An intervention is the act of inserting one thing between others, like a person trying to help. You could be the subject of a school intervention if your teachers call your parents about the bad grades you've been hiding.

Intervention comes from the Latin intervenire, meaning "to come between, interrupt." Often an intervention is intended to make things better, like the US government's intervention to give food and aid to Haiti after the earthquake. One common use of the word refers to a specific type of meeting, or intervention, that happens with the family and friends of a drug addict; they join together to try to convince the drug user to change their ways and live a healthier life.

Primary Meanings of intervention

the act or fact of interposing one thing between or among others
the act of intervening (as to mediate a dispute, etc.)
Full Definitions of intervention

n the act or fact of interposing one thing between or among others

Type of:
emplacement, locating, location, placement, position, positioning
the act of putting something in a certain place

n (law) a proceeding that permits a person to enter into a lawsuit already in progress; admission of person not an original party to the suit so that person can protect some right or interest that is allegedly affected by the proceedings

“the purpose of intervention is to prevent unnecessary duplication of lawsuits”
Type of:
legal proceeding, proceeding, proceedings
(law) the institution of a sequence of steps by which legal judgments are invoked

n the act of intervening (as to mediate a dispute, etc.)

“it occurs without human intervention
intermediation, mediation
the act of intervening for the purpose of bringing about a settlement
mediation in order to bring about a marriage between others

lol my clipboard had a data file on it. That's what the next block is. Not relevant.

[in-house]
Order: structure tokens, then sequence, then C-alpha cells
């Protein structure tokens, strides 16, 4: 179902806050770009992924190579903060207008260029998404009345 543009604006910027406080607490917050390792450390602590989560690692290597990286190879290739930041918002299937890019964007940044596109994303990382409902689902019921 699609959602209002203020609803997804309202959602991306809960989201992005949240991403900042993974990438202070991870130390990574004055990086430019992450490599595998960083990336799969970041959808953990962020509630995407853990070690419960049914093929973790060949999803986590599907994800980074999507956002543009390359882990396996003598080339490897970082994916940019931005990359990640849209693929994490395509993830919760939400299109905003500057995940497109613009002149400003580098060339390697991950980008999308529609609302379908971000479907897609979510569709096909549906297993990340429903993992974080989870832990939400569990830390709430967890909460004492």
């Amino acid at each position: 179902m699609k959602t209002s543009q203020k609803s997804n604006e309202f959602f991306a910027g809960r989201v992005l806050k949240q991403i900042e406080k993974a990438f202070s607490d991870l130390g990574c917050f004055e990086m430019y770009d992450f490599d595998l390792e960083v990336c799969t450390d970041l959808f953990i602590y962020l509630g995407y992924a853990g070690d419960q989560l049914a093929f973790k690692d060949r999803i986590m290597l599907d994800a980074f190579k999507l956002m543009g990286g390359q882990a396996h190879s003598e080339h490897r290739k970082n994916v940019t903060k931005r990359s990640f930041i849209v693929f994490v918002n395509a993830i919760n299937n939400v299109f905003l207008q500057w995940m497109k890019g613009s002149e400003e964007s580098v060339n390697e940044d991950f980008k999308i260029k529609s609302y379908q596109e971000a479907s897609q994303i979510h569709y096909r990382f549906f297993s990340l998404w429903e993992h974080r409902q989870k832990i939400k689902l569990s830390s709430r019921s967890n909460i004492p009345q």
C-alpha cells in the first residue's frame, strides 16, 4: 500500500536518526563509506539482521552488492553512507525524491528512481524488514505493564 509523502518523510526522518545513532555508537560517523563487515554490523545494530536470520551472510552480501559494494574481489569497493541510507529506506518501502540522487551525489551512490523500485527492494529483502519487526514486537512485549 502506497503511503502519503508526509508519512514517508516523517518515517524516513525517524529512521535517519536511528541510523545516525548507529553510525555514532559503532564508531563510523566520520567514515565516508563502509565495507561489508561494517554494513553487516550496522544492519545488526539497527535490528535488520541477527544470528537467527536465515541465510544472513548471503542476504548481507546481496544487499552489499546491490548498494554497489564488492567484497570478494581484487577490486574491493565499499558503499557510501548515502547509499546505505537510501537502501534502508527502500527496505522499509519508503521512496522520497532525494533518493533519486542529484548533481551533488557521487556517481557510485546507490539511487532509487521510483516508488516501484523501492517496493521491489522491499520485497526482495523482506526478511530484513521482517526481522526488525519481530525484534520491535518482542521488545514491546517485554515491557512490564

Type of:
engagement, involution, involvement, participation
the act of sharing in the activities of a group

n a policy of intervening in the affairs of other countries

noninterference, nonintervention
a foreign policy of staying out of other countries' disputes
Type of:
foreign policy
a policy governing international relations

n care provided to improve a situation (especially medical procedures or applications that are intended to relieve illness or injury)

show 44 types...
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medical aid, medical care
professional treatment for illness or injury
kneading and rubbing parts of the body to increase circulation and promote relaxation
a method of therapy that involves physical or electrical therapeutic treatment
a treatment for addiction to drugs or alcohol intended to remove the physiological effects of the addictive substances
a method of treatment that manipulates body structures (especially the spine) to relieve low back pain or even headache or high blood pressure
application of warm wet coverings to a part of the body to relieve pain and inflammation
a method of treating disease using food and exercise and heat to assist the natural healing process
a drugless method of treatment based on the belief that disease symptoms arise from problems with ligaments and connective tissues
orthodontic treatment
dental treatment that corrects irregularities of the teeth or of the relation of the teeth to surrounding anatomy; treatment is usually by braces or mechanical aids
treatment of defects of binocular vision (such as strabismus and amblyopia) by nonsurgical measures (especially by exercises to strengthen the eye muscles)